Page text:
February 2016 Berkley
If you’re not familiar with this title and you like strong female protagonists, you should be. Especially since the book divides the lead role between two equally tenacious individuals, and because neither of them are perfect.
Interested yet? Then pick up Breaking Wild by Diane Les Becquets. The author has made some interesting choices here, so if you’re a writer and read to see how others do their jobs, you’ll want to get this book, too.
Readers will find chapters that alternate between following Amy Raye, a woman who gets lost in the woods, and Pru, an archaeological law enforcement ranger who has been trained–and who has trained her dog–in search and rescue techniques.
When Amy Raye goes missing during an elk hunt, Pru is called in to help. What follows is a long search (I won’t say for how long because that might spoil the read for some) on Pru’s part and a battle for survival on Amy Raye’s part. Bears, cougars, snow, starvation…all the usual issues present for both women.
What isn’t as usual is the history both women bring to their individual struggles. Pru was left a single mom when a casual affair ended before she knew she had become pregnant. Amy Raye has different difficulties that revolve around men and a childhood spent growing up on a farm.
As the search continues, both women look deeply into their pasts. They try to fit themselves into the lives they have built, looking always for some sort of redemption. Their goals are never guaranteed, and not until the very last chapter do readers discover whether they succeed or fail.
The interesting choices made by the author include making Amy Raye a hunter…hunting is generally frowned upon–sometimes quite strongly–in America, and having a woman take on the role potentially means that some readers will dislike her from the start…or simply not pick up the book.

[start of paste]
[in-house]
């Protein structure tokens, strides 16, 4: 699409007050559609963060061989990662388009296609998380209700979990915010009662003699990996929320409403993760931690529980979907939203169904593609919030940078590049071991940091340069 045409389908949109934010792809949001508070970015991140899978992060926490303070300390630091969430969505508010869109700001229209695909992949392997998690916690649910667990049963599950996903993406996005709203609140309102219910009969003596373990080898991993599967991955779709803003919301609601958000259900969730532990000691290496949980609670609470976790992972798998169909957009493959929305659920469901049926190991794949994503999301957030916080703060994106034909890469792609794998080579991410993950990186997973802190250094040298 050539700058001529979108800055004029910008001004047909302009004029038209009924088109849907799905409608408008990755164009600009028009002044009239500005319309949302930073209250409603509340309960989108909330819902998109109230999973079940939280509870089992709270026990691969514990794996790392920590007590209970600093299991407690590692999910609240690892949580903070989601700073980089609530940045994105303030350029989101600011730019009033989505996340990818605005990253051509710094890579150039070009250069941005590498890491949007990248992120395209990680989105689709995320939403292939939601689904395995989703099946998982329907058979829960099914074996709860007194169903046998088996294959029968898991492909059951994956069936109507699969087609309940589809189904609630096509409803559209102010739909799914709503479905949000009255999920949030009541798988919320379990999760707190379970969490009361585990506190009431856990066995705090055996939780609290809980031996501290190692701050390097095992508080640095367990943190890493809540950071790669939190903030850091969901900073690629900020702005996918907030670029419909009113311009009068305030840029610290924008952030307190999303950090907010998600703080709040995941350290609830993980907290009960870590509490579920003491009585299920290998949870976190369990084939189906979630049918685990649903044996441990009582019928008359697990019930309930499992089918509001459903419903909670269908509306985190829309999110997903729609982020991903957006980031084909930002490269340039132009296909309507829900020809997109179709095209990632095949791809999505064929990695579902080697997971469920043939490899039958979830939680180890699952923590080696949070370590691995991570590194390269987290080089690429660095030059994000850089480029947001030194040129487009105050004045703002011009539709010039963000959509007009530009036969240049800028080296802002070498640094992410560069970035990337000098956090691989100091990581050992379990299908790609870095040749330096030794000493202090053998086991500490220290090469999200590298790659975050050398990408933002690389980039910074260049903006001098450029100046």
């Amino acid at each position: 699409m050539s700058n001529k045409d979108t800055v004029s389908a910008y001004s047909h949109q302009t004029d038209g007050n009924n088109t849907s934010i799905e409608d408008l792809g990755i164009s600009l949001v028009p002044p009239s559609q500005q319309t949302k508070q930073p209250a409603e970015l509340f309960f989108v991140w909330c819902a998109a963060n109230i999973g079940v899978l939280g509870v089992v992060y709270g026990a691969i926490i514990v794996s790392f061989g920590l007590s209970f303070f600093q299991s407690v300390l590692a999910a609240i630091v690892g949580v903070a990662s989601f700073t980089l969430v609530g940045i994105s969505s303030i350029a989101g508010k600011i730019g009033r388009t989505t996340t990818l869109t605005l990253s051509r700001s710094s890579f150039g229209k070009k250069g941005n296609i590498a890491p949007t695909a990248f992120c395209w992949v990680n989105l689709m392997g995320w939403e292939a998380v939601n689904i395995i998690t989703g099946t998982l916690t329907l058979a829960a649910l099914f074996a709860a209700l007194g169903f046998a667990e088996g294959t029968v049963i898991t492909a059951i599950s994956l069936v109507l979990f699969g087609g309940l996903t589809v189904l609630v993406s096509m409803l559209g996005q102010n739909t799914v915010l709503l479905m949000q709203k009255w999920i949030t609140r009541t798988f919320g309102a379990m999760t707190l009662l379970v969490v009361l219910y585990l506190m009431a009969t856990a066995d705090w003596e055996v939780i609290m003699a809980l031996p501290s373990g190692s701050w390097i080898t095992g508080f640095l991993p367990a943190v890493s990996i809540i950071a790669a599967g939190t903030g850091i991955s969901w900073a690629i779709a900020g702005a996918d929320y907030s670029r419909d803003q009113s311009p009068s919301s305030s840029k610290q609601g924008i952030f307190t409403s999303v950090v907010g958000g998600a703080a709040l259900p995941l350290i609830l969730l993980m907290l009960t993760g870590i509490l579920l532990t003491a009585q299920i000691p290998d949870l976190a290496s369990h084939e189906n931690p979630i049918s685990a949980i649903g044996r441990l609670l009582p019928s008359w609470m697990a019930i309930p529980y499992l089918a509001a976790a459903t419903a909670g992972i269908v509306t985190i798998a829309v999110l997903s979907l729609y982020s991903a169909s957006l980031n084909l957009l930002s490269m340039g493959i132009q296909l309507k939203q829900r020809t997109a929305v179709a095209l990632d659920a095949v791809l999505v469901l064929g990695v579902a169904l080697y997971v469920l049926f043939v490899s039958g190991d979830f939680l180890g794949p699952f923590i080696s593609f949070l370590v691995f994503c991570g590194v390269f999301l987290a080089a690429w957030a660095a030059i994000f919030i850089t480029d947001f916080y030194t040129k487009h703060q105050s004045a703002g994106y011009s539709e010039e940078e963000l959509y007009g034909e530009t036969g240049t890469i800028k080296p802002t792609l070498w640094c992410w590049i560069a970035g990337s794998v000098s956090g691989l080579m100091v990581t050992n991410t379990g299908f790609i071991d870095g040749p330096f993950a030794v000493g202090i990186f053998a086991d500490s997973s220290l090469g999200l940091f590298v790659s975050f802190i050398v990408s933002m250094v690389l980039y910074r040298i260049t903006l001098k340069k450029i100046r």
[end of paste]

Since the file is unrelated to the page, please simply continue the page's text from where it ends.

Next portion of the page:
A second is Amy Raye’s history, which she struggles with even in the midst of struggling to survive. I can’t reveal that but let’s say it’s not anything a woman is “allowed” or encouraged to do, unlike men who tend to get away with the same behaviors quite easily.
Finally, the author has loaded in quite a bit of technical information. It was wearying after a bit (for me, anyway) to learn the exact types, weights, and other specifications of the equipment each woman used. It really dragged the pace.
However, I can also defend the author’s choice. Since the characters are women, readers might need more of that information to be convinced that both of these women know what the hell they’re doing. We all know that women in fiction are not as respected as male characters, so the author might have needed to compensate by loading in much more than she might have given a different story.
All in all, however, this is a strong presentation of a story that will captivate readers…even if they don’t like hunting, even if they have never set foot in the wilderness.
If you love strong female leads, try Beloved: A Sensual Noir Thriller, which features a female FBI agent.
I received a copy from the publisher so that I could write this review.
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